Languages, Literatures and Cultures
B.A. Philosophy and Humanities, Spanish Philology, University of Málaga, Spain, 1997.
M.A. Spanish Literature, Southern Illinois University at Carbondale, Illinois, 2000.
Ph. D. Spanish Literature, University of California, Davis with major field in Golden Age Spanish Literature. 2009.
I have been teaching at Muhlenberg since 2009. I regularly teach courses in Spanish language, literature, and culture. My research focuses primarily on Golden Age Spanish literature, with an emphasis in Miguel de Cervantes, drama and performance.
I have recently published an article on Cervantes’s Don Quijote and I am presently working on analyzing how English characters are depicted in early modern Spanish Drama. At the same time my immediate priority is to expand my dissertation entitled, "The Ritual of Disguise in Cervantes’s Novelas ejemplares” and publish it as a book.
I currently teach courses in Spanish language and literature, which include: Conversation and Composition, Medieval & Renaissance Spanish Literature, Beauty & the Beast: Spanish Monsters, Cervantes, Golden Age Spanish Drama and Golden Age Spanish Drama in translation. My teaching philosophy is centered on the concept of interaction. I strive to communicate my knowledge to students in such a way that they can feel free to discuss it, question it, and generate new approaches to it. This interaction involves not only the lessons I can teach my students, but also what they can teach me. The challenge of teaching resides, not in merely presenting literary material to students, but in offering it in such a way that they are intellectually stimulated and interested to the point of wanting to become a part of these works. Some of the strategies I employ in my classes include discussions, debates, active and creative group work, theatrical performances, interdisciplinary approaches linked to the visual arts, and the incorporation of technology.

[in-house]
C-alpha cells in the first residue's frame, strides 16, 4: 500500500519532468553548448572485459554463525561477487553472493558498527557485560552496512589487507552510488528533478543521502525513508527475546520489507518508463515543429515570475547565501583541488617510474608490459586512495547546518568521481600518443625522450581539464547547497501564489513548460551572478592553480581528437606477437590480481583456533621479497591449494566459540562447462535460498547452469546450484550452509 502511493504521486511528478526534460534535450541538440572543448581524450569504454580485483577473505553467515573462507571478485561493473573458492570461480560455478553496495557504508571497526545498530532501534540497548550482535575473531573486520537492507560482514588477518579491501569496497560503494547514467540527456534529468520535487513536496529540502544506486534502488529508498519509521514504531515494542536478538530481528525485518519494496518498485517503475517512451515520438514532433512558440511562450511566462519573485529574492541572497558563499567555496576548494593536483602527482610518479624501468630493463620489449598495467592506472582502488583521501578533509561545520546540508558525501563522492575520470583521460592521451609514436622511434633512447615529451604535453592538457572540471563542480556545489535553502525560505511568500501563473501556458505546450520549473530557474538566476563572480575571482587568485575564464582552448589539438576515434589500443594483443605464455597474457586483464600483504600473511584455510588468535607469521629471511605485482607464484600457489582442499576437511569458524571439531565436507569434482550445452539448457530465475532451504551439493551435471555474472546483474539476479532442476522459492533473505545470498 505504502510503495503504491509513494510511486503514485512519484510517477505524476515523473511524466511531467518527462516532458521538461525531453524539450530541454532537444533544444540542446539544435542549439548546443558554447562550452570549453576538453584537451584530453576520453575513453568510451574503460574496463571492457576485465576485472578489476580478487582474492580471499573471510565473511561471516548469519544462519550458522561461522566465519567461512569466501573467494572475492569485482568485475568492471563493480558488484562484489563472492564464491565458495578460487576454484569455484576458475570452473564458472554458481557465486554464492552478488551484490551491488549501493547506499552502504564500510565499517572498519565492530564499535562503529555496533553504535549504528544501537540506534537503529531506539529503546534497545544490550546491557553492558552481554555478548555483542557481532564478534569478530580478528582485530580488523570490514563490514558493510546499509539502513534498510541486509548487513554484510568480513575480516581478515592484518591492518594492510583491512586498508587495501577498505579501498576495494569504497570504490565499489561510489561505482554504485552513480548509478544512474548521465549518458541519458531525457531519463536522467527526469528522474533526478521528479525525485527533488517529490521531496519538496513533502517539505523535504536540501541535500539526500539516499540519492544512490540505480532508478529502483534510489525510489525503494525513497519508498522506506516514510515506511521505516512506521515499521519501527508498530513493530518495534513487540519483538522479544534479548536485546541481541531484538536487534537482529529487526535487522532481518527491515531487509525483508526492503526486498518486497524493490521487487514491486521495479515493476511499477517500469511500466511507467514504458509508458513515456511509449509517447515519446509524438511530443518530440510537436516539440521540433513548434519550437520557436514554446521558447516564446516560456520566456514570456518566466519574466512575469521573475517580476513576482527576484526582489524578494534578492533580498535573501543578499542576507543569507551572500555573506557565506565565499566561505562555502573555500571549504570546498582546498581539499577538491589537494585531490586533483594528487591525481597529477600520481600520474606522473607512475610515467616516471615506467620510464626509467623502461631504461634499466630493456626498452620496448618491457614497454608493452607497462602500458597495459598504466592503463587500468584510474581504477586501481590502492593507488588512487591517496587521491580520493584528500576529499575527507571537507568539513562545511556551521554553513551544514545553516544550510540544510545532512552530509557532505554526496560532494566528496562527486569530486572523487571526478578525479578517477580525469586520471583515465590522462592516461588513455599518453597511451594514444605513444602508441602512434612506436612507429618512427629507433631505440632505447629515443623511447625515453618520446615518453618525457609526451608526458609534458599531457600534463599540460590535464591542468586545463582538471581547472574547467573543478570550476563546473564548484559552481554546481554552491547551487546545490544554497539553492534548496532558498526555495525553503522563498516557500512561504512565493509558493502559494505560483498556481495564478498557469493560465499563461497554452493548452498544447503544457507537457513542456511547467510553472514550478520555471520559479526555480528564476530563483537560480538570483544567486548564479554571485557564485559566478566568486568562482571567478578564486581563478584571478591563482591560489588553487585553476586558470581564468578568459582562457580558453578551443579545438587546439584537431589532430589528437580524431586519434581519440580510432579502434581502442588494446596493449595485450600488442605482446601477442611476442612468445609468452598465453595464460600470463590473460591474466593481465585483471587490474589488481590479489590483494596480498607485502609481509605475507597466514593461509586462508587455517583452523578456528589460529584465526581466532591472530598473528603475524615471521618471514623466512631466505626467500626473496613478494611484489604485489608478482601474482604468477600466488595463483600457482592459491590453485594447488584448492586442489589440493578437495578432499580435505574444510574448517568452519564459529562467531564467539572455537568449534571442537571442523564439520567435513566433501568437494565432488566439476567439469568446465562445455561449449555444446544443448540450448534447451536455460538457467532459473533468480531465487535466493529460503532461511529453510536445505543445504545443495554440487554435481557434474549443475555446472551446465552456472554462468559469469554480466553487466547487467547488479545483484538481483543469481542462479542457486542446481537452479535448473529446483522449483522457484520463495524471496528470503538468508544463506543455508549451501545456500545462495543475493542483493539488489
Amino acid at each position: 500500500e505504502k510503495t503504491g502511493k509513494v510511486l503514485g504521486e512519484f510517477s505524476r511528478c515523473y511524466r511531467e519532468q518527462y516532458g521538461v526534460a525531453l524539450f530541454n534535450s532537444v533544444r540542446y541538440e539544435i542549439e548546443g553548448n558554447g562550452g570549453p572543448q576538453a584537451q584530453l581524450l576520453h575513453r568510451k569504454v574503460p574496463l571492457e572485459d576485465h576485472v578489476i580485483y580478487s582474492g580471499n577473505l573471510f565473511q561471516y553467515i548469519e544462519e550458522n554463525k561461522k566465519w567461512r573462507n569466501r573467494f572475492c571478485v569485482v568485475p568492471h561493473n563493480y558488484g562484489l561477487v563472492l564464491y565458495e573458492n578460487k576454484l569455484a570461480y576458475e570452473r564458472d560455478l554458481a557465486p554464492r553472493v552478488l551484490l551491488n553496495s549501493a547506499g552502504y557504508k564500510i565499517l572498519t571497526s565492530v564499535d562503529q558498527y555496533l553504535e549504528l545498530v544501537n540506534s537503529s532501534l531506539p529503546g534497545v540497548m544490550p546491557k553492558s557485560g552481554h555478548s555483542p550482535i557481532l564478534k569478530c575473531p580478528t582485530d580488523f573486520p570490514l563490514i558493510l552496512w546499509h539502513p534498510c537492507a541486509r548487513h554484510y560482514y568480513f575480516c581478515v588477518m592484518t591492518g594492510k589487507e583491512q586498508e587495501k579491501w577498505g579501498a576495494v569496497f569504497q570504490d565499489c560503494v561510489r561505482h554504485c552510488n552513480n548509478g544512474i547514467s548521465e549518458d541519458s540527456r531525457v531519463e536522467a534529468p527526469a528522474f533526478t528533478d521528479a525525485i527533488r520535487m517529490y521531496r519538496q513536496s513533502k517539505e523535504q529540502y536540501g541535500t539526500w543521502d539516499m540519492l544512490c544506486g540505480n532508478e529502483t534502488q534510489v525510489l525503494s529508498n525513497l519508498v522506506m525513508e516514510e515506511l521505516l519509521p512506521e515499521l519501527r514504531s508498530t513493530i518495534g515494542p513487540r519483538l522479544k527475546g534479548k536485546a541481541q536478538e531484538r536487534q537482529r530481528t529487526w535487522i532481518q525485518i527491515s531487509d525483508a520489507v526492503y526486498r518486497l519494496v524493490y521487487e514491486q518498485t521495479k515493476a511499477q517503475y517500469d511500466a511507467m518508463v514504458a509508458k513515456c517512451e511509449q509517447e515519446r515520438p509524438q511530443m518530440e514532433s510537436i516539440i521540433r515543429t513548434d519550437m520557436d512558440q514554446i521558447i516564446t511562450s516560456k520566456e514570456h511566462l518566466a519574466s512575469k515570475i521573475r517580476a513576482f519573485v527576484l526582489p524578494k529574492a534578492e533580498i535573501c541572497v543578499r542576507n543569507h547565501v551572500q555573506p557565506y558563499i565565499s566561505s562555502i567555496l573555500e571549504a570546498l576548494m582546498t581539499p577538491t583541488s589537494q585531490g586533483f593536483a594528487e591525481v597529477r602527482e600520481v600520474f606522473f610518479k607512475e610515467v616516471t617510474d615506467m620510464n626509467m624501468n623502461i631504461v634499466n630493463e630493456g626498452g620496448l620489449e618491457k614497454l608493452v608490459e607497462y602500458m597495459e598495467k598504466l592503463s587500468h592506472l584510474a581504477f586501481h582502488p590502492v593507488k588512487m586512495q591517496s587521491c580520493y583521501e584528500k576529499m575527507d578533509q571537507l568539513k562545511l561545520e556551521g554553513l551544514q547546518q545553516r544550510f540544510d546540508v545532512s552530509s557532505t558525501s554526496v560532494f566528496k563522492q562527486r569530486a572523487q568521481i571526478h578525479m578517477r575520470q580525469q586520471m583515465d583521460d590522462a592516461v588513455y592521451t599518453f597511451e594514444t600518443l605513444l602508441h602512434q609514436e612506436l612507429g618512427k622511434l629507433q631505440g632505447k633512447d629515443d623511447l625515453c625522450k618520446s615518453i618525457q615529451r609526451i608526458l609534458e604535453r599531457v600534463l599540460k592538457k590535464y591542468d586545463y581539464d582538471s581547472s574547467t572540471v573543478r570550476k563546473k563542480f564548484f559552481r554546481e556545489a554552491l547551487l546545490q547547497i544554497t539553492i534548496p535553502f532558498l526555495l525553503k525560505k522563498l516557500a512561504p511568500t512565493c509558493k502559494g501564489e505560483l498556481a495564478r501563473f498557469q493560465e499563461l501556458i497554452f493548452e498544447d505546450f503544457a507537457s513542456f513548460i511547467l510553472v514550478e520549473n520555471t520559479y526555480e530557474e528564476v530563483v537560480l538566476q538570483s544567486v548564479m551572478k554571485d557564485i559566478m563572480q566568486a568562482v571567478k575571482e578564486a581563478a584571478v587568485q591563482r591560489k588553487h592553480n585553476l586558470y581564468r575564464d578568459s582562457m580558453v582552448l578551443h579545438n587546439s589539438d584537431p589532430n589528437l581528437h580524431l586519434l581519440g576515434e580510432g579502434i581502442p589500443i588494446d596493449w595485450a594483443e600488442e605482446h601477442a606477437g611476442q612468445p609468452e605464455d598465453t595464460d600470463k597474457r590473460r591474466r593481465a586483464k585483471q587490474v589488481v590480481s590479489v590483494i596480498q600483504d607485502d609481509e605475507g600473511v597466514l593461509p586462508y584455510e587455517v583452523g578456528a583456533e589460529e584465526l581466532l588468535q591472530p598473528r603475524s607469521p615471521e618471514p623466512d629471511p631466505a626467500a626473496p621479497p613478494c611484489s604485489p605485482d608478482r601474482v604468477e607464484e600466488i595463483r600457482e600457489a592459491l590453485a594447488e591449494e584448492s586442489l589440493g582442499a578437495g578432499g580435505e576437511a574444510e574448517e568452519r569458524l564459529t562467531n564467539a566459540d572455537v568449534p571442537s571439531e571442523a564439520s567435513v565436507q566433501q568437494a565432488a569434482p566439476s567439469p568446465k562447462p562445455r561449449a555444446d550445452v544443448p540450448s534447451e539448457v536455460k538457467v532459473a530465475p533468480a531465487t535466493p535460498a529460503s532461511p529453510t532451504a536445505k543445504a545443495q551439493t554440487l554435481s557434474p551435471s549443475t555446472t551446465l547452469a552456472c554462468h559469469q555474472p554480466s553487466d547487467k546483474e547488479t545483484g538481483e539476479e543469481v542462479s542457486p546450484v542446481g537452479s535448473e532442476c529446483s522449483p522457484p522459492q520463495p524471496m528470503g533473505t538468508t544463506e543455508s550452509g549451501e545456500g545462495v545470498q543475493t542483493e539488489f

Individualized attention to each student is something that I strive to offer from the very first day of my courses. The human side of teaching, which I consider just as crucial as the intellectual aspect, involves getting to know each student as an individual, understanding their personalities, and working with their particular potential. My purpose in teaching is to create a work environment with a sense of community, in which we all feel part of a group that is working toward a common goal: to learn from each other in order to become not only scholars but also better human beings.
Courses taught in Spanish or English by Dr. Olid
SPN-412 - Early Modern Spanish Drama Spring 2013
SPN-411 - Spanish Short Stories by Cervantes - Fall 2012
SPN-481- Early Modern Spanish Drama in Translation -Spring 2012
SPN-410 Medieval & Renaissance Spanish Literature - Fall 2011
SPN-415 Spanish Golden Age Drama and Performance - Spring '11
SPN-412 Viviendo con los Clásicos: Lope de Vega - Performance
Programa - May 4, 2011
SPN-411 Don Quijote and the Modern World - Fall 2010